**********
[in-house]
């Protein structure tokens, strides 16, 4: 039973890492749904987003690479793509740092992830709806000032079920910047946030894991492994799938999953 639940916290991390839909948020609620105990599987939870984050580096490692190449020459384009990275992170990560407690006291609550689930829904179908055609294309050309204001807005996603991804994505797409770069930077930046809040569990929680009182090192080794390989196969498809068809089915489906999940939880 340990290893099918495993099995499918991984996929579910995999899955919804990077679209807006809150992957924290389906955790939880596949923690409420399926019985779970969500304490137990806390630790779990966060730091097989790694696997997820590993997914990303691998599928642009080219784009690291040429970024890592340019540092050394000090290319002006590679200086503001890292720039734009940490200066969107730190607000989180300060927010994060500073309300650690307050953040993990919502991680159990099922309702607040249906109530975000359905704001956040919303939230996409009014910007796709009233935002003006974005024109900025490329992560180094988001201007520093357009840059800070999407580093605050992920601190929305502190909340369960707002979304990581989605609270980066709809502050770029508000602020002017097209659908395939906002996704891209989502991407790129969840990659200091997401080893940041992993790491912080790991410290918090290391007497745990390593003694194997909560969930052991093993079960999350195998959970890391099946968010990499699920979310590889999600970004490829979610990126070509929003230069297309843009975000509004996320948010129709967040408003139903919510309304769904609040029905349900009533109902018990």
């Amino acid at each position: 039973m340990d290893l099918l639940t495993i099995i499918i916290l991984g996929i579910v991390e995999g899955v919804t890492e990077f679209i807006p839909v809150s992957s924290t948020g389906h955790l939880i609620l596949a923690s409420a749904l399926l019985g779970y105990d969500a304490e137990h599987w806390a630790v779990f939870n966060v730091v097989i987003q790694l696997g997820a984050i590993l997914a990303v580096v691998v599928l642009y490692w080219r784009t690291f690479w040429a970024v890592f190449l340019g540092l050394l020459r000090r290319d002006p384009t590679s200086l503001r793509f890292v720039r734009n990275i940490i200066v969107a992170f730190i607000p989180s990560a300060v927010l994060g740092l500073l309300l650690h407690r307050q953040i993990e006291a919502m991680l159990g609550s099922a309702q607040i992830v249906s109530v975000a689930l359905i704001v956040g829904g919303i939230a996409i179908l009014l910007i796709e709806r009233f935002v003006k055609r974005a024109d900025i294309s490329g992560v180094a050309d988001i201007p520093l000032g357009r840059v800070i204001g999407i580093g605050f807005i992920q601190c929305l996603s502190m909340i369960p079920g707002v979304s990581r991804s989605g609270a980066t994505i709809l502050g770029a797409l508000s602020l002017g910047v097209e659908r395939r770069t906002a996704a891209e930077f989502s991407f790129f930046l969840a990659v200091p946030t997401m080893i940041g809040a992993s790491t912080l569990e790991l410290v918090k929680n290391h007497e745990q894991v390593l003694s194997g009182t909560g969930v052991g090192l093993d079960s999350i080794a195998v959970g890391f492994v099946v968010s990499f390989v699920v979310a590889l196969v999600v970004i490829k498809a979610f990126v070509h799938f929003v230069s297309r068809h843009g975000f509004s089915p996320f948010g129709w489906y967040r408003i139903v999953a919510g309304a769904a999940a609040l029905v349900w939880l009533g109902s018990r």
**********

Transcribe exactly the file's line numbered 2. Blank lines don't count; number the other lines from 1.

């Protein structure tokens, strides 16, 4: 039973890492749904987003690479793509740092992830709806000032079920910047946030894991492994799938999953 639940916290991390839909948020609620105990599987939870984050580096490692190449020459384009990275992170990560407690006291609550689930829904179908055609294309050309204001807005996603991804994505797409770069930077930046809040569990929680009182090192080794390989196969498809068809089915489906999940939880 340990290893099918495993099995499918991984996929579910995999899955919804990077679209807006809150992957924290389906955790939880596949923690409420399926019985779970969500304490137990806390630790779990966060730091097989790694696997997820590993997914990303691998599928642009080219784009690291040429970024890592340019540092050394000090290319002006590679200086503001890292720039734009940490200066969107730190607000989180300060927010994060500073309300650690307050953040993990919502991680159990099922309702607040249906109530975000359905704001956040919303939230996409009014910007796709009233935002003006974005024109900025490329992560180094988001201007520093357009840059800070999407580093605050992920601190929305502190909340369960707002979304990581989605609270980066709809502050770029508000602020002017097209659908395939906002996704891209989502991407790129969840990659200091997401080893940041992993790491912080790991410290918090290391007497745990390593003694194997909560969930052991093993079960999350195998959970890391099946968010990499699920979310590889999600970004490829979610990126070509929003230069297309843009975000509004996320948010129709967040408003139903919510309304769904609040029905349900009533109902018990």